Being a broke vegan

People think being vegan is expensive. It can be, but depending on your choices, it really doesn’t have to be.

I mean, the roots of my vegan journey stem partly from a need to stretch what few dollars I had, and nixing meat, eggs and milk from the grocery list helped (took awhile for me to forgo cheese).

Last month, I moved, which was expensive, and then there was Christmas. Then my car insurance leveled a financial blow for moving. (Thanks, btw.)

So I had a few weeks during which I had to skimp a little. Sadly the credit card was used more frequently than I’d prefer.

But food was never a huge stress. I just had to know what to make with cheaper ingredients.

So lemme talk a little bit about what I do to squeak by when The Man is after my meager stack of journalist cash.

Of course, lean times are much easier with a well-stocked pantry. I feel like such a grown-up whenever I cruise recipes and go, “Hark! I only need to buy two things to make that!”I still make it a point every shopping trip (when I’m not desperate) to buy a little something I might not need immediately, but will help me replenish my pantry (some nutritional yeast, a bottle of hot sauce, some cans of beans on sale). Then when I’m poor I know I’ll survive.

What saves my pantry is the bulk bin, where I go for rice, dry legumes, lentils, nuts, pasta, dried herbs and spices, chocolate chips, salt and pepper and baking ingredients. That aisle really lays down the foundation of my kitchen and, in most cases, allows me to buy more for less. I’m not paying for packaging and all that shit, just the good stuff. Hence, when I’m poor, I can make lentil joes or dress up a pasta sauce no problem.

In furtherance of my scout’s mission to Be Prepared, I like to keep certain meal components ready for a future re-heat. (In addition to saving money, I also love to make good time in everything I do, from driving to cooking.) I like to make big batches of brown rice and freeze serving sizes. Then they’re ready when you need them with a zap in the microwave or a stove top hit of heat. I do the same with black beans in the slow cooker and hope to fire up some dried chickpeas soon for stocking.

I also made a double batch of the spicy slurpy pasta sauce from Isa Does It recently and froze that. So when my bank account went dry, I heated that up for pasta and topped it with the parmesan recipe from Happy Herbivore Light and Lean for a clutch, if unglamorous, meal in a pinch. It was way better than the jarred stuff. Something about knowing you made it yourself makes it more satisfying.

I also used it for Isa’s eggplant fettuccine recipe from the same book. I had stale bread ready to grind into crumbs and eggplant was the only main component I needed to go out and buy.

Another way I try to save money while meal planning is make things that have similar components — different, but with shared ingredients. After I made Isa’s eggplant dish, I made this eggplant paprikash from FatFree Vegan Kitchen. It was one of those recipes that fell through the recipe bookmark black hole in my internet browser, but looked good and simple and fuss-free. And it was delicious! Wonderfully cozy. Also, the best sour cream recipe I’ve tried yet. (Another post on that later.)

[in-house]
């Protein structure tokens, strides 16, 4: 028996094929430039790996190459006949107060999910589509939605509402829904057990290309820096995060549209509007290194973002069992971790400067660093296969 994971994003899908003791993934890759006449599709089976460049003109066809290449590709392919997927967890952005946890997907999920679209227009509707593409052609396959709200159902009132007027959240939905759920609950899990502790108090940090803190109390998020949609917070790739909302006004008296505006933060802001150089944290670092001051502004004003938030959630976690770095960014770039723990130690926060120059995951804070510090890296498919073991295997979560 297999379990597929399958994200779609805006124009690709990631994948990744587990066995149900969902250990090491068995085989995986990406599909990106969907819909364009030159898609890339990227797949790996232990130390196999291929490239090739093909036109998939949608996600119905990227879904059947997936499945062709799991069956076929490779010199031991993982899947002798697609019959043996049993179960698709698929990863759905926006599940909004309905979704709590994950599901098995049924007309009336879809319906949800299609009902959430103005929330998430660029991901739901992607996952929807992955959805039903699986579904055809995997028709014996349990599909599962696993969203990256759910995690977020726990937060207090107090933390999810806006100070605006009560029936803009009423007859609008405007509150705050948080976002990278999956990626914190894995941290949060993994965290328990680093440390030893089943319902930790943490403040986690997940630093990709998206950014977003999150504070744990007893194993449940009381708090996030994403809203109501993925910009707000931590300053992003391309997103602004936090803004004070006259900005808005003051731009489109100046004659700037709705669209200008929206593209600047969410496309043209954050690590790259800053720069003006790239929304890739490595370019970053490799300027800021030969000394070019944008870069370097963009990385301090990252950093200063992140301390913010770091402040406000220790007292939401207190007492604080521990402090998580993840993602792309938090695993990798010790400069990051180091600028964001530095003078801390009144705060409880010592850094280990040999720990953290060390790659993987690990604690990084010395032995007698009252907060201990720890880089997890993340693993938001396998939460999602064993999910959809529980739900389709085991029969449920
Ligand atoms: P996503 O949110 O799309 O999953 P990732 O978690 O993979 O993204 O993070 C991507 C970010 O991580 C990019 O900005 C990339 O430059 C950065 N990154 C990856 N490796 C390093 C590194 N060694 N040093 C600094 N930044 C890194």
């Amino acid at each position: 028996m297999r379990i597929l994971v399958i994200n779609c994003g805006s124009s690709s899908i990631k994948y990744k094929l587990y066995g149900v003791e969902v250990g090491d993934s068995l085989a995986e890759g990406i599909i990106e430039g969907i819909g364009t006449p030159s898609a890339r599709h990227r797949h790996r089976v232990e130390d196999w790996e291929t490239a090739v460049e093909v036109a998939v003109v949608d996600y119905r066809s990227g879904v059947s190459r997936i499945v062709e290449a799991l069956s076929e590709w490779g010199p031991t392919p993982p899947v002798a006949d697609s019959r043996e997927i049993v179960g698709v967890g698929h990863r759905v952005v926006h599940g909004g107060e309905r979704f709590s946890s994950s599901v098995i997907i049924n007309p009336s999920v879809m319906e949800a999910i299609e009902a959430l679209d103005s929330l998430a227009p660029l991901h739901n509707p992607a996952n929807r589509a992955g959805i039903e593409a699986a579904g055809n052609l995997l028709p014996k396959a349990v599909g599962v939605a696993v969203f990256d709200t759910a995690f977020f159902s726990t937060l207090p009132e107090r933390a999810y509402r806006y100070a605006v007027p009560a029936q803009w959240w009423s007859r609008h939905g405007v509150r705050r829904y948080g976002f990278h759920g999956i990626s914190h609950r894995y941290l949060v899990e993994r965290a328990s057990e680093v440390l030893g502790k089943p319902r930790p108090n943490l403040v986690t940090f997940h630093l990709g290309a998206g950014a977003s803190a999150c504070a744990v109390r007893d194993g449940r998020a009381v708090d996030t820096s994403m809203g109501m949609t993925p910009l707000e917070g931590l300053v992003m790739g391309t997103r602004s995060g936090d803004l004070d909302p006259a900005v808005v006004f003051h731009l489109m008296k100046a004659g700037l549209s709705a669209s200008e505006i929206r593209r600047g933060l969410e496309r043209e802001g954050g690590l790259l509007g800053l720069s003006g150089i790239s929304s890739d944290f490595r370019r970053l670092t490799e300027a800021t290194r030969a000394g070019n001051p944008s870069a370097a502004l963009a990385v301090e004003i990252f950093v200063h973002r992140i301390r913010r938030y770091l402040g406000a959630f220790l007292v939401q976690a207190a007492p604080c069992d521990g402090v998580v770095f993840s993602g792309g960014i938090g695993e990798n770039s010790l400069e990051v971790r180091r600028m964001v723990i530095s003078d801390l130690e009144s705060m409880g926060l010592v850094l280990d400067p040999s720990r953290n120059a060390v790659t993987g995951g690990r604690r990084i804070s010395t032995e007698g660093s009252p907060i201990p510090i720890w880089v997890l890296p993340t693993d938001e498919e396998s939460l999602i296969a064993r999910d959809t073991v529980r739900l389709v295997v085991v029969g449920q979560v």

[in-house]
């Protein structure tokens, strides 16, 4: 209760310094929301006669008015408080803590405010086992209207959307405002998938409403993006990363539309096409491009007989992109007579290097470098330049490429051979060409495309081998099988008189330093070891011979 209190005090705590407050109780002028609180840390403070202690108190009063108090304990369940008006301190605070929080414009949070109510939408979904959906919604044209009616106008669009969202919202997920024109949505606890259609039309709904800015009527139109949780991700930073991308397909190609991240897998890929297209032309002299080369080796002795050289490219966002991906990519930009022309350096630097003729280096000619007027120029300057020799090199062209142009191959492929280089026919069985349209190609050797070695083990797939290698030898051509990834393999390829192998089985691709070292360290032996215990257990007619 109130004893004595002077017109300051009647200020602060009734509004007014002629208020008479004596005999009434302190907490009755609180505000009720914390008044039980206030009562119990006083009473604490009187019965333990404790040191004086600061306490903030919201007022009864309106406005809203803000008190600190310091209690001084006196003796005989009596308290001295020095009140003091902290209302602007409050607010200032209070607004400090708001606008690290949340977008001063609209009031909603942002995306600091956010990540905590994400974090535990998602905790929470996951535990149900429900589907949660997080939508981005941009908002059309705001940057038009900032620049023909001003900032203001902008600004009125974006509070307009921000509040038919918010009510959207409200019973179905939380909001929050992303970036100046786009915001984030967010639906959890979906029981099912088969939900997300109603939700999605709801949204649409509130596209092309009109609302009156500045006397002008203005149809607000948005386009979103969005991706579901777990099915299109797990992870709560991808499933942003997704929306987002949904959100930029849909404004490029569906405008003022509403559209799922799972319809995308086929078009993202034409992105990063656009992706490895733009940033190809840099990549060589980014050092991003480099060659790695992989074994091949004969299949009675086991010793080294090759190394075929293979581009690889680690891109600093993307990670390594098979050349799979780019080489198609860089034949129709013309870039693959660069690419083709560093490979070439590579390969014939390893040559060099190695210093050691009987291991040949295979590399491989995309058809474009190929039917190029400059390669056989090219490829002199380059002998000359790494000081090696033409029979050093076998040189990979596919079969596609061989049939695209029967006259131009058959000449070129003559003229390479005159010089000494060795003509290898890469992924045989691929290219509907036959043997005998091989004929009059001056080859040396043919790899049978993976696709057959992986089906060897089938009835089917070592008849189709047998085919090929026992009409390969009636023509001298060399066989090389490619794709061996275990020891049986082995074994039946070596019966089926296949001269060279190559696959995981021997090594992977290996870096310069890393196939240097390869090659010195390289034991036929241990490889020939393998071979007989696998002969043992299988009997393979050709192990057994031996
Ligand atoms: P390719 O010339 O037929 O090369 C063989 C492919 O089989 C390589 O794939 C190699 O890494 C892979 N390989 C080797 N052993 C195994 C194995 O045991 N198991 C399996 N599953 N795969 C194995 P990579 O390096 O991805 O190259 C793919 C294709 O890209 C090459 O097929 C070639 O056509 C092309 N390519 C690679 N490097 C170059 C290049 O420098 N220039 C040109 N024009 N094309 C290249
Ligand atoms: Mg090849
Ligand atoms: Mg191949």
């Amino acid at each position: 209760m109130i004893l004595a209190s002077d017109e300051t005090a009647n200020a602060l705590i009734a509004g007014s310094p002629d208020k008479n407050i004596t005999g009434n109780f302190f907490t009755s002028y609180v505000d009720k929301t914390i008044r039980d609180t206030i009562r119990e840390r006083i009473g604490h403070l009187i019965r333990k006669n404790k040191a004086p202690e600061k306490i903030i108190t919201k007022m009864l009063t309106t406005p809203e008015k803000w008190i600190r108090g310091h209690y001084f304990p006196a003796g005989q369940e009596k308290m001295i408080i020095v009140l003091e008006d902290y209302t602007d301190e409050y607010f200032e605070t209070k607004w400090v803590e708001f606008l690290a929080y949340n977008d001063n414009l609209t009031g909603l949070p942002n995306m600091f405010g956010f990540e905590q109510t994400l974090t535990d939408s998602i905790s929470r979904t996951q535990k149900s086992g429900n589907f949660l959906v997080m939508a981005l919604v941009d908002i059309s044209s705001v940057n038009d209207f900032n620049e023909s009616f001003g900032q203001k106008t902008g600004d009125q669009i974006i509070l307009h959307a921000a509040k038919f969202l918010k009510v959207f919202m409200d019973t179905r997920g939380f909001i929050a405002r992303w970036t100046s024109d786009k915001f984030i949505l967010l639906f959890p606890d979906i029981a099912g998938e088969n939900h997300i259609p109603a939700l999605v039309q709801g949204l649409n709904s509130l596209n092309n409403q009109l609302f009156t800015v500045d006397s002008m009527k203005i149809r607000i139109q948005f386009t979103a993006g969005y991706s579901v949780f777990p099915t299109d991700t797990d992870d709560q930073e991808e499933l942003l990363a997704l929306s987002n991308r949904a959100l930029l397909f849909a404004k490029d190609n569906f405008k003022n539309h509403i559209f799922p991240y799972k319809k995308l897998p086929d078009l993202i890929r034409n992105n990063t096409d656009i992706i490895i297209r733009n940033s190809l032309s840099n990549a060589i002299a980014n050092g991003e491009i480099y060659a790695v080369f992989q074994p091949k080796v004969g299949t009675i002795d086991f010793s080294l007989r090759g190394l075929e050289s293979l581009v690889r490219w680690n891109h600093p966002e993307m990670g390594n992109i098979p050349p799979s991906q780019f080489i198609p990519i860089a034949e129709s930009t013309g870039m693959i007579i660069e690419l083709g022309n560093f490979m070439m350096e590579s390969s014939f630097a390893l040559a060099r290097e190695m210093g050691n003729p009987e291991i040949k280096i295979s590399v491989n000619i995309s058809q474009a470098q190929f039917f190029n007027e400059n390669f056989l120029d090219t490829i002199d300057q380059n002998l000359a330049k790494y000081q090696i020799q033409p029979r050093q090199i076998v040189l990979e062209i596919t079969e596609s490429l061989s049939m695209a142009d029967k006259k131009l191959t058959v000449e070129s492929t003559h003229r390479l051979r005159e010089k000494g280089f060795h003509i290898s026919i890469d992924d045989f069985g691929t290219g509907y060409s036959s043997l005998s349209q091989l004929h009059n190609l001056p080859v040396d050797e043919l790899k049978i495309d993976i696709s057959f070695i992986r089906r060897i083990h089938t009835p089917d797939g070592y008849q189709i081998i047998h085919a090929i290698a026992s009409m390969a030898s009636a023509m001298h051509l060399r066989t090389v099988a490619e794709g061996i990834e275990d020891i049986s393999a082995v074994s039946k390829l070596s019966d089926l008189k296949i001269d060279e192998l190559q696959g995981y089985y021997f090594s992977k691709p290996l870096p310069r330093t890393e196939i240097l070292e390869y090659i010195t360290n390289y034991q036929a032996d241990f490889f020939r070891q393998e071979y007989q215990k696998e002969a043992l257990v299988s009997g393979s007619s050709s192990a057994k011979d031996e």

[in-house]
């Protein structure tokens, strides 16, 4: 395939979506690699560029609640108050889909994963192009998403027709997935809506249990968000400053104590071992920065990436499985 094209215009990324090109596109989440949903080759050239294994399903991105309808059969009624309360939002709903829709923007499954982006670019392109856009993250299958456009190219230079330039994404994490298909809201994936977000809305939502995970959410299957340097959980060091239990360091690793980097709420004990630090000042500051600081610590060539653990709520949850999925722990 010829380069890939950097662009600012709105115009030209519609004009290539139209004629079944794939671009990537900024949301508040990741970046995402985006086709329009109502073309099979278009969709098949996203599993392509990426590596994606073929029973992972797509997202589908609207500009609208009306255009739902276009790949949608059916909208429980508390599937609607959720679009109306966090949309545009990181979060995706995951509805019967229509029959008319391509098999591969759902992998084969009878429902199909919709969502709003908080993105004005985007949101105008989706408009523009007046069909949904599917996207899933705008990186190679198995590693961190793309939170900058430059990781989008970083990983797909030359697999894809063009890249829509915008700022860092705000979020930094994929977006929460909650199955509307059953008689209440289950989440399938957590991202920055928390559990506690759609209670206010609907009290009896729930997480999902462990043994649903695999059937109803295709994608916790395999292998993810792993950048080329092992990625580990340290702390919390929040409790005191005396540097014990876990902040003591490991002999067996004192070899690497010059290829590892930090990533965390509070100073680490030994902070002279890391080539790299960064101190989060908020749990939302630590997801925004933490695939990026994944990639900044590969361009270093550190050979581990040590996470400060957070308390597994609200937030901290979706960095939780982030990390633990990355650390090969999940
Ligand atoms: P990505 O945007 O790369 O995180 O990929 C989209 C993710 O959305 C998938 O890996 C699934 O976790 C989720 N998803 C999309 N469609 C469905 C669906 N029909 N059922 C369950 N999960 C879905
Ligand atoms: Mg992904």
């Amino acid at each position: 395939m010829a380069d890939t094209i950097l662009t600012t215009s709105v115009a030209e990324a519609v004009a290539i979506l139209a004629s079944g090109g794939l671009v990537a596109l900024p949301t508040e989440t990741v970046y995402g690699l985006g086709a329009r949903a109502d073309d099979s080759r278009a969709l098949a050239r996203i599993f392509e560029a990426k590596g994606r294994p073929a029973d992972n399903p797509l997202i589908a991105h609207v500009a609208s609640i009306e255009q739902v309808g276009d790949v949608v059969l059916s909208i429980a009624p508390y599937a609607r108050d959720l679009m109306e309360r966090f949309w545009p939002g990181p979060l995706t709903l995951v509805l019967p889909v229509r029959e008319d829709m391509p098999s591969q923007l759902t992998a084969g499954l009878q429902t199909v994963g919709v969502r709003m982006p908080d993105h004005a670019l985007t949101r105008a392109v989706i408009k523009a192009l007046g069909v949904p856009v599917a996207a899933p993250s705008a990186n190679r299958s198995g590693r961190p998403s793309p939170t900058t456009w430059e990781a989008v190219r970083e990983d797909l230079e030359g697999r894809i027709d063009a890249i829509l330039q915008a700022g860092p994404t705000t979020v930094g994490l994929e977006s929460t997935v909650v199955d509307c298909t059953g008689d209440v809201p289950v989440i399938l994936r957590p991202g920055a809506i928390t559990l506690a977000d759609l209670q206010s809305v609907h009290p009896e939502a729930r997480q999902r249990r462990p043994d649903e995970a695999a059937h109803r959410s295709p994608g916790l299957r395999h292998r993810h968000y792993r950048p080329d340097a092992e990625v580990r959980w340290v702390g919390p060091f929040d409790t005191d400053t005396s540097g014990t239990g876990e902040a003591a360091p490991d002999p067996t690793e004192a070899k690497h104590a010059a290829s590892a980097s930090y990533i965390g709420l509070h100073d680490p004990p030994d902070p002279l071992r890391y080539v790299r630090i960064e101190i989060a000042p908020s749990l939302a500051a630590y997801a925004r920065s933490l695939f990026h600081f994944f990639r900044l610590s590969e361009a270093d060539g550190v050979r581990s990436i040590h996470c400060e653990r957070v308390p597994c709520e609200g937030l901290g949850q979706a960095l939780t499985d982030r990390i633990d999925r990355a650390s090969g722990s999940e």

There are sources I’m drawn to in leaner times, and Budget Bytes is certainly one of them. As I’ve said before, there is a wealth of vegan recipes or vegetarian and omnivorous recipes that are easily vegan-izable. Beth is great at transforming simple, everyday ingredients into fantastic dishes.

I recently tried her chunky vegetable lentil soup, made entirely from pantry ingredients, except for fresh carrots and celery. It yielded at least four helpings (awesome for leftovers).

Another great source is Happy Herbivore. I recently made the Happy Herbivore Light and Lean lentil joes without having to stray far from my pantry. Another cheap dish is her fire-roasted chana masala, which I tried last summer and turned out awesome. If you keep several of Lindsay’s go-to ingredients on hand, you can often whip up her recipes on a dime.

Budget Bytes and Happy Herbivore are heavy on whole foods, which are often cheaper or at least more versatile than vegan junk food or processed stuff like “chick’n” or “cheeze” or Tofurky or even tofu or tempeh. I lurrrve tofu, but you don’t need it all the time, especially if you want to save a bit of cash. A can of chickpeas will take you farther. And I think that’s where people confuse a vegan lifestyle with an expensive one. It doesn’t have to be that way. Whole foods that don’t come in a box are not only better for your body, but better for your wallet, too.

And lastly, the first commandment of my kitchen: Thou must always have veggie broth.

Not only is veggie broth a base for so much vegan cooking, but I cook with it as an oil replacement quite often, too. I need large volumes of this shit, so I make mass quantities on my own to avoid running out and buying cartons of it. I brew it up with veggie odds and ends, fill up a jug I keep in the fridge and store the rest in the freezer. It’s when I start thawing out my freezer stock that I know I need to brew up another batch.

My vegetable broth is different every time I make it because it depends on what scraps I have on hand, but there is always a base of onions, carrots and celery. Check out the Happy Herbivore guide here. It’s really easy. In the past couple of weeks I’ve been freezing odds and ends of my veggies so that I can have a pile of scraps ready for the pot.

Be well, veggies, and save your money for beer.

UPDATE: Also visit the great Plant Based on a Budget site for more recipes ideas for broke bitches.

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